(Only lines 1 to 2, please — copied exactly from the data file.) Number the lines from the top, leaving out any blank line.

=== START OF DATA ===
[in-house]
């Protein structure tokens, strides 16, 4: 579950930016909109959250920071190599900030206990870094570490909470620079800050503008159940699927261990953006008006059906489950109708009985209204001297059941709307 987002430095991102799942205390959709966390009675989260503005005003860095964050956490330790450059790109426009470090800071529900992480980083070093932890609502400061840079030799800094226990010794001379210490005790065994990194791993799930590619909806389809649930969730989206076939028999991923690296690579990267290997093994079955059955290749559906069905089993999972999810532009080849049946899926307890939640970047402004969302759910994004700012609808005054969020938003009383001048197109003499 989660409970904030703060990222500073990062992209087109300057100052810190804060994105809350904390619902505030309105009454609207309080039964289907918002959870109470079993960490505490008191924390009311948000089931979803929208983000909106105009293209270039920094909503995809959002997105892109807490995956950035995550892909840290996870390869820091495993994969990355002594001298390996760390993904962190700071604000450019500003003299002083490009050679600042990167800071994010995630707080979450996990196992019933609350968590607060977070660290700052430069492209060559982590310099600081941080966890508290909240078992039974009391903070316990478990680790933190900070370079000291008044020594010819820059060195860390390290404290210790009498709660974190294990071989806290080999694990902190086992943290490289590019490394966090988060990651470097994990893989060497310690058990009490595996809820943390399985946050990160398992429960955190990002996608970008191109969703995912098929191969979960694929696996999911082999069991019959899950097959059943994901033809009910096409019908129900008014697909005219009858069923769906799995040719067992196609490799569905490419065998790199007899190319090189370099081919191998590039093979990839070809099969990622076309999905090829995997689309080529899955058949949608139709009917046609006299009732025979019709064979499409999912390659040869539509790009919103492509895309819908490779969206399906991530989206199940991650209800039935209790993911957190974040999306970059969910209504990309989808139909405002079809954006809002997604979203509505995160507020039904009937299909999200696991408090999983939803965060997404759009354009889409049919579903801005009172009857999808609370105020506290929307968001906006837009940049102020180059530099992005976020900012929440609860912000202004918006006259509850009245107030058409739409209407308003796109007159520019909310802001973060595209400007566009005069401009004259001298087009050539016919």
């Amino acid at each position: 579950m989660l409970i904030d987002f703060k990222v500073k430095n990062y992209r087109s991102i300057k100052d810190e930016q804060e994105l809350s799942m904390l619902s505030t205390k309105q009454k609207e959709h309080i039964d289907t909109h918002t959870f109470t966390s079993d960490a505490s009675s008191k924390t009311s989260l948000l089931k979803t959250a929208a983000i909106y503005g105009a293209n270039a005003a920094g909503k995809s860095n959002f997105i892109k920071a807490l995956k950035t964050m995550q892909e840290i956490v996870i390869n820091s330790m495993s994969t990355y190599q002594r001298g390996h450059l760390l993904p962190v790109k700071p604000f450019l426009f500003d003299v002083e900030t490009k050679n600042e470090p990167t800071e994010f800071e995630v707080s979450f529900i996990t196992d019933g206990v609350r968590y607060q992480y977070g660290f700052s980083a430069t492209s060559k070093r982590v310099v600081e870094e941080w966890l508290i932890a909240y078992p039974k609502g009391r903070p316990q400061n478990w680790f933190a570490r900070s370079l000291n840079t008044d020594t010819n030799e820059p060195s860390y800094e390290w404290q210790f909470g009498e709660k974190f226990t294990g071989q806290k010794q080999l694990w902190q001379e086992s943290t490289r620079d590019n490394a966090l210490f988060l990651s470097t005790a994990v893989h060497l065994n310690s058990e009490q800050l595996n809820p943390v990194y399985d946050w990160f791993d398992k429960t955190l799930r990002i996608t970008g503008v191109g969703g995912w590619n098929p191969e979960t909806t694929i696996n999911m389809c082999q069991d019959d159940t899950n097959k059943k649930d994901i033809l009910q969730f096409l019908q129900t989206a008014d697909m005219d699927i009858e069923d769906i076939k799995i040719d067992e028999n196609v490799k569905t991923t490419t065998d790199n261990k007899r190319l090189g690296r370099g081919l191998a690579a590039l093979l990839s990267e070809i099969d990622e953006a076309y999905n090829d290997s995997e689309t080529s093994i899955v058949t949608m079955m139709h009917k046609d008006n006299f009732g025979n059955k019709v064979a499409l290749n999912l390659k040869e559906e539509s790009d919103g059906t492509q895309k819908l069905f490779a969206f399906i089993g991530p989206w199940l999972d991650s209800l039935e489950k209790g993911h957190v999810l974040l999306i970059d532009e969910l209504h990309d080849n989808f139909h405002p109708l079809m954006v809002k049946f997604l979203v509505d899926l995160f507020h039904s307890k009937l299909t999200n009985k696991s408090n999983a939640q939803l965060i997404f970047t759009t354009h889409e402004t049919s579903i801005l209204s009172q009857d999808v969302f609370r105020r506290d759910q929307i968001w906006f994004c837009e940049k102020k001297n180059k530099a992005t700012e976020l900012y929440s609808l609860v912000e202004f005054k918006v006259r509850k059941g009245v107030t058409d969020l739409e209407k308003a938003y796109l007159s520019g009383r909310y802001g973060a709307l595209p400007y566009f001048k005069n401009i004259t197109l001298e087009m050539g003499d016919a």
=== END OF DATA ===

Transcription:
[in-house]
């Protein structure tokens, strides 16, 4: 579950930016909109959250920071190599900030206990870094570490909470620079800050503008159940699927261990953006008006059906489950109708009985209204001297059941709307 987002430095991102799942205390959709966390009675989260503005005003860095964050956490330790450059790109426009470090800071529900992480980083070093932890609502400061840079030799800094226990010794001379210490005790065994990194791993799930590619909806389809649930969730989206076939028999991923690296690579990267290997093994079955059955290749559906069905089993999972999810532009080849049946899926307890939640970047402004969302759910994004700012609808005054969020938003009383001048197109003499 989660409970904030703060990222500073990062992209087109300057100052810190804060994105809350904390619902505030309105009454609207309080039964289907918002959870109470079993960490505490008191924390009311948000089931979803929208983000909106105009293209270039920094909503995809959002997105892109807490995956950035995550892909840290996870390869820091495993994969990355002594001298390996760390993904962190700071604000450019500003003299002083490009050679600042990167800071994010995630707080979450996990196992019933609350968590607060977070660290700052430069492209060559982590310099600081941080966890508290909240078992039974009391903070316990478990680790933190900070370079000291008044020594010819820059060195860390390290404290210790009498709660974190294990071989806290080999694990902190086992943290490289590019490394966090988060990651470097994990893989060497310690058990009490595996809820943390399985946050990160398992429960955190990002996608970008191109969703995912098929191969979960694929696996999911082999069991019959899950097959059943994901033809009910096409019908129900008014697909005219009858069923769906799995040719067992196609490799569905490419065998790199007899190319090189370099081919191998590039093979990839070809099969990622076309999905090829995997689309080529899955058949949608139709009917046609006299009732025979019709064979499409999912390659040869539509790009919103492509895309819908490779969206399906991530989206199940991650209800039935209790993911957190974040999306970059969910209504990309989808139909405002079809954006809002997604979203509505995160507020039904009937299909999200696991408090999983939803965060997404759009354009889409049919579903801005009172009857999808609370105020506290929307968001906006837009940049102020180059530099992005976020900012929440609860912000202004918006006259509850009245107030058409739409209407308003796109007159520019909310802001973060595209400007566009005069401009004259001298087009050539016919």